Scripps Florida creates another spinoff, but this one is staying home for now


Scripps Florida on Friday announced its second spinoff company of the young year, although this startup has a different flavor than the venture-backed company the institute announced last week.

The latest company, Calm Therapeutics, will seek a cure for Prader-Willi Syndrome, an uncommon genetic disease that causes children to overeat.

While Scripps Florida spinoff Expansion Therapeutics launched with $55 million in backing from blue-chip venture capital funds, Calm Therapeutics has no VC and will remain part of Scripps for now.

“We’re going to essentially run the company without hiring an external team,” said Matt Tremblay, vice president for technology development at the Scripps Research Institute. “We’re going to use the employees and capabilities we have built up at Scripps.”

Calm Therapeutics is backed by Josilyn’s Faith Foundation for Prader-Willi Syndrome Inc., a Palm Beach Gardens nonprofit. The startup is working on a potential drug to treat the insatiable hunger experienced by people with Prader-Willi.

Scripps hopes that by holding onto spinoffs longer in the drug development process, it can hang onto more of the revenues the company ultimately generates.

“We like this theme of taking drug development into our own hands,” Tremblay said.

Meanwhile, Doug Bingham, Scripps’ executive vice president, is looking for the institute’s royalty pipeline could turn on soon.

“We have some very significant royalties that are coming due in the next two years,” Bingham said.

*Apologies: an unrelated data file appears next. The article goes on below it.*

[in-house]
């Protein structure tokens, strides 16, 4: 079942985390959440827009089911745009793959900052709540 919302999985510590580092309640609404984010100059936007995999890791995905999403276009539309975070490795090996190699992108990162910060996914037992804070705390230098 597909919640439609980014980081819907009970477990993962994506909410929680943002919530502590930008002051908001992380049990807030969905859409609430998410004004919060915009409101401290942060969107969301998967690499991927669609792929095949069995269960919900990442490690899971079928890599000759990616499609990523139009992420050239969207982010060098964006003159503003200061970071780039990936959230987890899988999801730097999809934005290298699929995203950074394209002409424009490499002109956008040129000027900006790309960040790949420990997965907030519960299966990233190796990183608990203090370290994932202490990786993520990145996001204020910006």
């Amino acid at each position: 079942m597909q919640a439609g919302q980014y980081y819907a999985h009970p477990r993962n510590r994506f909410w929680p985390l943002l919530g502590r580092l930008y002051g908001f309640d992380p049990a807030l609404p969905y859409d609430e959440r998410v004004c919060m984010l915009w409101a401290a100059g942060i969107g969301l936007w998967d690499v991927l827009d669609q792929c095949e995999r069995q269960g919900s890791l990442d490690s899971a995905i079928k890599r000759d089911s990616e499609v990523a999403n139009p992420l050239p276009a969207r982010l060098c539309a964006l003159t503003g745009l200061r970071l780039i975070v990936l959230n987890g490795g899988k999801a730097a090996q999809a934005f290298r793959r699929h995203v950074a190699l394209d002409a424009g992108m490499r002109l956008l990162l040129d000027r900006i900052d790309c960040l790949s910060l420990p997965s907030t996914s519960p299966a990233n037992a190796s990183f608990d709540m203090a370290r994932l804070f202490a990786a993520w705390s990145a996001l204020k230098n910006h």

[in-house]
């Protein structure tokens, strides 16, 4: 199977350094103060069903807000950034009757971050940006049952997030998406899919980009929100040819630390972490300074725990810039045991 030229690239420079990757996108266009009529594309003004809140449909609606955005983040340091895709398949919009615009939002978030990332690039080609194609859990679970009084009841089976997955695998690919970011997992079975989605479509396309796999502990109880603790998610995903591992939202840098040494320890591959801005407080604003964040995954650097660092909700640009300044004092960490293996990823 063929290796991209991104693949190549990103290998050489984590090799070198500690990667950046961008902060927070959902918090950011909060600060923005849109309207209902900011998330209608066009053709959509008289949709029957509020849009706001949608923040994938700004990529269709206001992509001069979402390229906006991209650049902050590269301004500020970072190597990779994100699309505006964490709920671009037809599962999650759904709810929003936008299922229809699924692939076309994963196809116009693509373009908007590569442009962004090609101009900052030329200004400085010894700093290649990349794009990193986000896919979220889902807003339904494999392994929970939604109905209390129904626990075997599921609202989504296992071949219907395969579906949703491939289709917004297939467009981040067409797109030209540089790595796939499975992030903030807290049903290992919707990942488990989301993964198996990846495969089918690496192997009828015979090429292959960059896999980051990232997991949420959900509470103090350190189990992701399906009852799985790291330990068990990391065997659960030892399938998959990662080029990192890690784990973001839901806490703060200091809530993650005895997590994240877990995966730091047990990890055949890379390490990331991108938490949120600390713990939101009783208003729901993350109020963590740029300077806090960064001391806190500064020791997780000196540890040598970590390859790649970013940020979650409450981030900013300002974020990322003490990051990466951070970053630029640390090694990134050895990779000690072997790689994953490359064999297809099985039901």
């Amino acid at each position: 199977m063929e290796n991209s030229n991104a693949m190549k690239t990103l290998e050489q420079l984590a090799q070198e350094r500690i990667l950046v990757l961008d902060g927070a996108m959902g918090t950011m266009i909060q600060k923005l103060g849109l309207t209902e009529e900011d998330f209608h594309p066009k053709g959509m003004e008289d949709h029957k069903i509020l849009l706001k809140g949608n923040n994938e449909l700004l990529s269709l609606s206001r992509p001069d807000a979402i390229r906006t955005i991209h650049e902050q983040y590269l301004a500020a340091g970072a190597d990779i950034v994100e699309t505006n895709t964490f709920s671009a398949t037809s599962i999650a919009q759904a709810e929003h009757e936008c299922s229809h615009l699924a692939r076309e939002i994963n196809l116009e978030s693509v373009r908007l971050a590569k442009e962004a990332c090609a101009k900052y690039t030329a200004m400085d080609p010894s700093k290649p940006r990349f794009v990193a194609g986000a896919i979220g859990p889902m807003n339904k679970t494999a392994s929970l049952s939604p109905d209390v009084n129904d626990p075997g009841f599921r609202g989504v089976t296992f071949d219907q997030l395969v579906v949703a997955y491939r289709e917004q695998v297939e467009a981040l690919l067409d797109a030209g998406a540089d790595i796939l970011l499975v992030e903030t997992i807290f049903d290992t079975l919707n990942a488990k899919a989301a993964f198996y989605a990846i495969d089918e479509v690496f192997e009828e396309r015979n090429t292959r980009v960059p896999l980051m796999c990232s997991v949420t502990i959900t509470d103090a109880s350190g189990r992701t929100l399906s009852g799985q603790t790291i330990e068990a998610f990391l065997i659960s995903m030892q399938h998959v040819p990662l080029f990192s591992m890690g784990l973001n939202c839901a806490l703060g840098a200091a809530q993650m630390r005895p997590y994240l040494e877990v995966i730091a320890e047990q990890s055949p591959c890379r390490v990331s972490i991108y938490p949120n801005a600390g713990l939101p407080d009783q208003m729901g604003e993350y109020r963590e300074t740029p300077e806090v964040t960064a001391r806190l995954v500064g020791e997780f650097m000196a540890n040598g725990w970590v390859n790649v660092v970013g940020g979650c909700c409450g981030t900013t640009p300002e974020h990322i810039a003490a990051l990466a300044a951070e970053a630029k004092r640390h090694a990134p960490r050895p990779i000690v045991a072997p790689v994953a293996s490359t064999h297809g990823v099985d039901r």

If the new drug ozanimod achieves blockbuster status, it could generate tens of millions of dollars a year in royalties for Scripps -- and provide relief from the ongoing financial challenges facing the nonprofit lab. 

Scripps won't say how much it stands to receive from sales of ozanimod, a drug that slows brain atrophy in patients with multiple sclerosis. Scripps discovered the drug, then partnered with Celgene to shepherd the medicine through clinical trials. The biopharmaceutical company expects to begin marketing the drug to MS patients in late 2018. 

Celgene (Nasdaq: CELG) also is testing ozanimod as a treatment for ulcerative colitis, which is more common than MS. If ozanimod wins approval as a medicine for the intestinal disorder, sales could reach $4 billion to $6 billion a year. 

Scripps says its royalty arrangement with Celgene is confidential.

Meanwile, Bingham reiterated the mantra that biotech requires patience. Former Gov. Jeb Bush in 2003 launched a billion-dollar investment in biotech, a bet meant to transform Florida’s notoriously low-wage economy.

“The research endeavor is a long-term game -- it’s a long game, it’s not a short game,” Bingham said. “People who thought we were going to march in here and start spinning out companies right and left in the first year are misinformed about what it takes to do that.”

Bingham is moving from San Diego to Jupiter, and he said house-hunting here is harder than he expected. Twice, he has been beaten by bidders who made all-cash, full-price offers.

“This is like California-esque,” Bingham said.


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